"What's going on here? Stop that noise! Get in line, or you'll hear about it later!"
That evening, Giovanni sat down to his meal, but when he found that more wood was needed to finish cooking his nice chunk of meat, he remembered the intruder who had upset his show.
"Come here, Pinocchio! You'll make good firewood!" The poor puppet started to weep and plead.
"Save me, father! I don't want to die . . . I don't want to die!" When Giovanni heard Pinocchio's cries, he was surprised.
"Are your parents still alive?" he asked.
"My father is, but I've never known my mother," said the puppet in a low voice. The big man's heart melted.
"It would be beastly for your father if I did throw you into the fire . . . but I must finish roasting the mutton. I'll just have to burn another puppet. Men! Bring me Harlequin, trussed!" When Pinocchio saw that another puppet was going to be burned in his place, he wept harder than ever.
"Please don't, sir! Oh, sir, please don't! Don't burn Harlequin!"
"That's enough!" boomed Giovanni in a rage. "I want my meat well cooked!"
"In that case," cried Pinocchio defiantly, rising to his feet, "burn me! It's not right that Harlequin should be burnt instead of me!"
Giovanni was taken aback. "Well, well!" he said. "I've never met a puppet hero before!" Then he went on in a milder tone. "You really are a good lad. I might indeed . . ." Hope flooded Pinocchio's heart as the puppet-master stared at him, then at last the man said: "All right! I'll eat half-raw mutton tonight, but next time, somebody will find himself in a pickle." All the puppets were delighted at being saved. Giovanni asked Pinocchio to tell him the whole tale, and feeling sorry for kindhearted Geppetto, he gave the puppet five gold pieces.
"Take these to your father," he said. "Tell him to buy himself a new coat, and give him my regards."
Pinocchio cheerfully left the puppet booth after thanking Giovanni for being so generous. He was hurrying homewards when he met a half-blind cat and a lame fox. He couldn't help but tell them all about his good fortune, and when the pair set eyes on the gold coins, they hatched a plot, saying to Pinocchio:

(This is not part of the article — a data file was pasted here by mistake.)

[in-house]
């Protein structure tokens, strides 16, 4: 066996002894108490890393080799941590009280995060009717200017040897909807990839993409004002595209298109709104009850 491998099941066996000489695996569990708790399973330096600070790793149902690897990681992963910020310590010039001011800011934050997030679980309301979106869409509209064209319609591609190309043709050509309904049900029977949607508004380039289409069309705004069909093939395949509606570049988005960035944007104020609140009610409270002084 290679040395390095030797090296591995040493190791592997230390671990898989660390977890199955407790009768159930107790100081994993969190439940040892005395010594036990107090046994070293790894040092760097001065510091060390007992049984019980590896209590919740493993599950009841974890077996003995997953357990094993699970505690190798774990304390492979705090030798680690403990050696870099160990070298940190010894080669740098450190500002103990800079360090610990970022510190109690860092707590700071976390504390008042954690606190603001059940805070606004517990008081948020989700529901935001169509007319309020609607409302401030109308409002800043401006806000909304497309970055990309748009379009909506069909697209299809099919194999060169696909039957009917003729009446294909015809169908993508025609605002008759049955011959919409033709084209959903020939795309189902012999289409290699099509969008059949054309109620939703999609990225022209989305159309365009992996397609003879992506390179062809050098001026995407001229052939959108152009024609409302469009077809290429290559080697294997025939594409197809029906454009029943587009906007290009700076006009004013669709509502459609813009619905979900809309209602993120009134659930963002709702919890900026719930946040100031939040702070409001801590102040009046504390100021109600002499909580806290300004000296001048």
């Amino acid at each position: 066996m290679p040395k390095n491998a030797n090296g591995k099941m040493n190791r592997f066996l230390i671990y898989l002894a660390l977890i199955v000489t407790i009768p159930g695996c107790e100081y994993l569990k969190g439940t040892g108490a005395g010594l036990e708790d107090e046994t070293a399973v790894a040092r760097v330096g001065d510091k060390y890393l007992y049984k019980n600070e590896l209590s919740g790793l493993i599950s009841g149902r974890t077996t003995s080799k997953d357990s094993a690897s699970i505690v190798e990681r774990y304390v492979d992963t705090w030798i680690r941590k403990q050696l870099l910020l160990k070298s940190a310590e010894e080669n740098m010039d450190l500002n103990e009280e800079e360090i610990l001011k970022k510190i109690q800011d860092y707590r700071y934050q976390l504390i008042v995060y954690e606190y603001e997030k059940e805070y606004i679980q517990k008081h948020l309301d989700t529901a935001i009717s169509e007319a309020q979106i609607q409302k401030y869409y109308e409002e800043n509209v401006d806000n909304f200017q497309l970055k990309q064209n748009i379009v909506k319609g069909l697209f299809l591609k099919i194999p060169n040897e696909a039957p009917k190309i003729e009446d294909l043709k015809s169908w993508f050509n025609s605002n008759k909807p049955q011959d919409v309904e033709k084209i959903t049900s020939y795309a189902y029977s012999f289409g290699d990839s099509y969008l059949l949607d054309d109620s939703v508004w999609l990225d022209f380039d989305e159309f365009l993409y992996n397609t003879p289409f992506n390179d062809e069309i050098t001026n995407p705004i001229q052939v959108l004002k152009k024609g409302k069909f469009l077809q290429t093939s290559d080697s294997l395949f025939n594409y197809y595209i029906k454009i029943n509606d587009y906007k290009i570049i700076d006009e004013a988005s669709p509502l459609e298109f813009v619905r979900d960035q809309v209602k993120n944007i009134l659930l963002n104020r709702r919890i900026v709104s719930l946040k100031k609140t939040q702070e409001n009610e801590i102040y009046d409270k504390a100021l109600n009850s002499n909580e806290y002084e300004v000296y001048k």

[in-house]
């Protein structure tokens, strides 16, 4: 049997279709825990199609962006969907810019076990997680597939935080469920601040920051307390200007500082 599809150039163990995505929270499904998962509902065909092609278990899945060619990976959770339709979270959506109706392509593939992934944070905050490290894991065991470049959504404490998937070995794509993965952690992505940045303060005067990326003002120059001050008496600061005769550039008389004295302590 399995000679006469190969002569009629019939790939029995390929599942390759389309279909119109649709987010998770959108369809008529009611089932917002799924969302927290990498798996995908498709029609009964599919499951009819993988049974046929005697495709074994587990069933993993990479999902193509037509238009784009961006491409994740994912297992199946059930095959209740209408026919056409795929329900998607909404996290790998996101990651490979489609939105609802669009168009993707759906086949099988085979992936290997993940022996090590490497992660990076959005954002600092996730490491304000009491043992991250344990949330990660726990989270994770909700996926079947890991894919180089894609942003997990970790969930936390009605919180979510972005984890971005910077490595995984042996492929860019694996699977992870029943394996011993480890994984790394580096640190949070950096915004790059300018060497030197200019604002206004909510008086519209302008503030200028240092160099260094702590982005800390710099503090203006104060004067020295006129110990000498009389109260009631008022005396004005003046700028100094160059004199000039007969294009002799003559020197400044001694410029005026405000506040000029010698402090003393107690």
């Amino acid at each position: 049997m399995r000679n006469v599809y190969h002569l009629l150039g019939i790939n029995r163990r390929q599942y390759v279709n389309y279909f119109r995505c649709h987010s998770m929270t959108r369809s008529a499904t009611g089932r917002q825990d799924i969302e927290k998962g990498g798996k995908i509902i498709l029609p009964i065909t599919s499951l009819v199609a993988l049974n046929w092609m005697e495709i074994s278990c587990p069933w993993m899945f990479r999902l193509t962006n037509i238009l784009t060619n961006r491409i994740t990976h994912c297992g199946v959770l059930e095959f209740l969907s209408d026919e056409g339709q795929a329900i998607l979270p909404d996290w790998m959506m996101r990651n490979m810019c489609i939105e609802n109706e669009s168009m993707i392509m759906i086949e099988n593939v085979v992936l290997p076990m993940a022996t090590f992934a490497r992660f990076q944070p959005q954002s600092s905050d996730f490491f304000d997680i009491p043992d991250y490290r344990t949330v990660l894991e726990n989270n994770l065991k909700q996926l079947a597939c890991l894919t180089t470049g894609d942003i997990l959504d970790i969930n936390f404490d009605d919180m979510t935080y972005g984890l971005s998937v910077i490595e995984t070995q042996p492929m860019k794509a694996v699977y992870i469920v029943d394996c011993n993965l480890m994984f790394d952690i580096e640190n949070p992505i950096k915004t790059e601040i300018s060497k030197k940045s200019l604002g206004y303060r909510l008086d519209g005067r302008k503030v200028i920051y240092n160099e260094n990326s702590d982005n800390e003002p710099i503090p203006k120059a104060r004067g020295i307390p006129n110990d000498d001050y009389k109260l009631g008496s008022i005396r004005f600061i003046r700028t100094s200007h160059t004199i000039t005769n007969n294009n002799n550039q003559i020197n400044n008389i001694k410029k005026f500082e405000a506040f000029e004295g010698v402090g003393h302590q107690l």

"If you would really like to please your father, you ought to take him a lot more coins. Now, we know of a magic meadow where you can sow these five coins. The next day, you will find they have become ten times as many!"
"How can that happen?" asked Pinocchio in amazement.
"I'll tell you how!" exclaimed the fox. "In the land of Owls lies a meadow known as Miracle Meadow. If you plant one gold coin in a little hole, next day you will find a whole tree dripping with gold coins!" Pinocchio drank in every word his two "friends" uttered and off they all went to the Red Shrimp Inn to drink to their meeting and future wealth.
After food and a short rest, they made plans to leave at midnight for Miracle Meadow. However, when Pinocchio was wakened by the innkeeper at the time arranged, he found that the fox and the cat had already left. All the puppet could do then was pay for the dinner, using one of his gold coins, and set off alone along the path through the woods to the magic meadow. Suddenly... "Your money or your life!" snarled two hooded bandits. Now, Pinocchio had hidden the coins under his tongue, so he could not say a word, and nothing the bandits could do would make Pinocchio tell where the coins were hidden. Still mute, even when the wicked pair tied a noose round the poor puppet's neck and pulled it tighter and tighter, Pinocchio's last thought was "Father, help me!"
Of course, the hooded bandits were the fox and the cat. "You'll hang there," they said, "till you decide to talk. We'll be back soon to see if you have changed your mind!" And away they went.